NEW YORK NURSE: June 2010
by Erin Silk
More than 20 members of NYSNA and NYONE (New York Organization of Nurse Executives) made the case for advanced education for nurses at the CANE (Coalition of Advanced Nursing Education) Lobby Day on May 25 at the State Capitol. The Educational Advancement for Nurses bill (A2079-B), currently before the New York State Assembly, would require nurses entering the profession to obtain their baccalaureate degree within 10 years of licensure.
Wearing buttons proclaiming “Not IF, but WHEN – Make a bachelor’s in nursing in 10 years the new standard,” the two nurse groups sat down with legislators who support the bill - or may be on the fence - and armed them with information to answer questions from detractors.
NYSNA has long championed the proposed legislation, formerly known as “BSN in Ten,” and points to improved patient outcomes, increased nurse retention rates and higher salaries for nurses as reasons to support the initiative.
NYSNA President Karen Ballard explained to one legislative staffer that, “this bill starts nurses on a career path that encourages them to keep pace with advances in technology and in turn, gives us a better prepared workforce to care for patients.” Ballard said that higher education will inspire some nurses to become nurse educators, a field that is shrinking at an alarming rate.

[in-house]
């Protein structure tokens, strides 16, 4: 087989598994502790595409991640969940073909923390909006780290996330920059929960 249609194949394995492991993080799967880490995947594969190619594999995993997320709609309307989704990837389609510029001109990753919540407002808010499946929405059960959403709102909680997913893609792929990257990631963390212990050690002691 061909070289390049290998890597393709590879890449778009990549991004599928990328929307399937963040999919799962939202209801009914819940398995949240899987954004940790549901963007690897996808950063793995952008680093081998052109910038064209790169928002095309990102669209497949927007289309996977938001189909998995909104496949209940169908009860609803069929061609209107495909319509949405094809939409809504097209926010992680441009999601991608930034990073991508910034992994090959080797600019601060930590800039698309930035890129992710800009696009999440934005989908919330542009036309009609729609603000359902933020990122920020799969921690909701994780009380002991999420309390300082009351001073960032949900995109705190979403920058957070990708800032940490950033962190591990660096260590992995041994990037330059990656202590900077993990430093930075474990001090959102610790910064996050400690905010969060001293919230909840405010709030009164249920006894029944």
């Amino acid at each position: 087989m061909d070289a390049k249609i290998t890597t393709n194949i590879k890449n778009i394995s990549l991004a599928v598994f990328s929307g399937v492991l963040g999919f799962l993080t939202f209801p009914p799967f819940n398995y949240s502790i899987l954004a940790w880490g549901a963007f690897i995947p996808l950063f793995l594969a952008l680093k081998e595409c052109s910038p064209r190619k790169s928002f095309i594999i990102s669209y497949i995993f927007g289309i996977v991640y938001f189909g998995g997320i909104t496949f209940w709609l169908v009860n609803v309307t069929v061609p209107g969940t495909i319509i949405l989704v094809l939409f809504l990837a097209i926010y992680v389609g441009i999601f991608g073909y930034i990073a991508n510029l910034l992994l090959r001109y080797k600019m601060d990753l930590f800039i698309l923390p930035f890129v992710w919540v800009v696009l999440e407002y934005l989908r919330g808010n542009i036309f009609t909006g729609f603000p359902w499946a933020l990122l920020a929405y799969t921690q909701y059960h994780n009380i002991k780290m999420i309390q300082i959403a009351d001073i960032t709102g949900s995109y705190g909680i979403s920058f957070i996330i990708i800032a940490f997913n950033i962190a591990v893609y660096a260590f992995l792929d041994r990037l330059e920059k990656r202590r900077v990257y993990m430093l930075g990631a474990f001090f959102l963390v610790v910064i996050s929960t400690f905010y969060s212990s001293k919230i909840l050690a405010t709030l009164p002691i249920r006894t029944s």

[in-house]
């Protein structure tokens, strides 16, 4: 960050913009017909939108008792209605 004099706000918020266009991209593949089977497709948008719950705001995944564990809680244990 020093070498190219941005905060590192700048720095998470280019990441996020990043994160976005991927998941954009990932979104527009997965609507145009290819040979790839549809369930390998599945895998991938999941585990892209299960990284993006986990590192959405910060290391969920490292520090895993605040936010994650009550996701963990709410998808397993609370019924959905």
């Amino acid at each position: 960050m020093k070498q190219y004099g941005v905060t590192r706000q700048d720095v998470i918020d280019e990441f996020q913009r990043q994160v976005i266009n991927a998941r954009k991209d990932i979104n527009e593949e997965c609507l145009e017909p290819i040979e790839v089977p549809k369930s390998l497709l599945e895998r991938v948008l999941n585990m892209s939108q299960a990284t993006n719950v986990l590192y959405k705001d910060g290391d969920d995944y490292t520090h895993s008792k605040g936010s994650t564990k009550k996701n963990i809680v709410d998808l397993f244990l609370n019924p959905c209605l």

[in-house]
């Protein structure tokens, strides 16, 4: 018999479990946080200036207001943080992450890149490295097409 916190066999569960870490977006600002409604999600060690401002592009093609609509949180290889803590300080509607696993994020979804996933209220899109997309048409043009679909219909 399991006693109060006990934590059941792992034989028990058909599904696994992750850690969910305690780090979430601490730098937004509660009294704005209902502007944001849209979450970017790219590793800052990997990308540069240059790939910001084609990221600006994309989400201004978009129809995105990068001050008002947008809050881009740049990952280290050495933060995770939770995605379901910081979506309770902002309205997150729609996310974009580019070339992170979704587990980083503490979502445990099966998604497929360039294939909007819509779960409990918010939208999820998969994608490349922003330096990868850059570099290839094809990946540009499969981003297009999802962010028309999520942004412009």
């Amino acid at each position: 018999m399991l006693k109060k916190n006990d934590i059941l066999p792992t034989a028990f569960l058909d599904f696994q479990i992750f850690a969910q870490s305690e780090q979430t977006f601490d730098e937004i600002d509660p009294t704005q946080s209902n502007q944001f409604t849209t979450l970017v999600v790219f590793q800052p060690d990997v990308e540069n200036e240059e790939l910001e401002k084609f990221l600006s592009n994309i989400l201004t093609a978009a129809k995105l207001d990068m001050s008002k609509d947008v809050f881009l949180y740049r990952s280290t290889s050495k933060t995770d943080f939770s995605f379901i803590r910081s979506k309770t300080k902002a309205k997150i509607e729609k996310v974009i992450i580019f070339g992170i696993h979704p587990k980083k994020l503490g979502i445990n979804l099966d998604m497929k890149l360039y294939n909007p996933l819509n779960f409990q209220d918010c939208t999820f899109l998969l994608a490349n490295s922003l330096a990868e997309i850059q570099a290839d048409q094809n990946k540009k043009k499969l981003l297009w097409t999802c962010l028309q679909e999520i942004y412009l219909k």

Marie Ankner, president of NYONE, pointed to the bill’s role in patient safety stating that “research has demonstrated that baccalaureate-prepared nurses contribute to improved clinical patient outcomes and a decrease in complications, which may be attributed to enhanced critical thinking and assessment skills.”
NYONE’s website also points to increased nurse retention stating that overall, baccalaureate prepared RNs are more likely to have been in their jobs for more than 10 years, citing job satisfaction related to more autonomy and growth, and less job stress and demands, as reasons for retention.
Both Ankner and Ballard worked to dispel misconceptions of the bill, including the belief that it would put an end to associate degree programs, as many two-year colleges fear. “This is absolutely not the case and will not happen. Two-year degree programs will still continue to thrive with this initiative,” said Ballard.
Overall, the two groups had the supportive ear of many lawmakers and the productive meetings point to a hopeful outcome for this bill.
One legislative staffer said it best when she summarized the bill as a “common sense measure that brings the statute into real time.”
The Educational Advancement for Nurses bill was reported out of the Senate higher education committee on May 26 and is currently in the Codes Committee. At press time, the bill is in the higher education committee in the Assembly.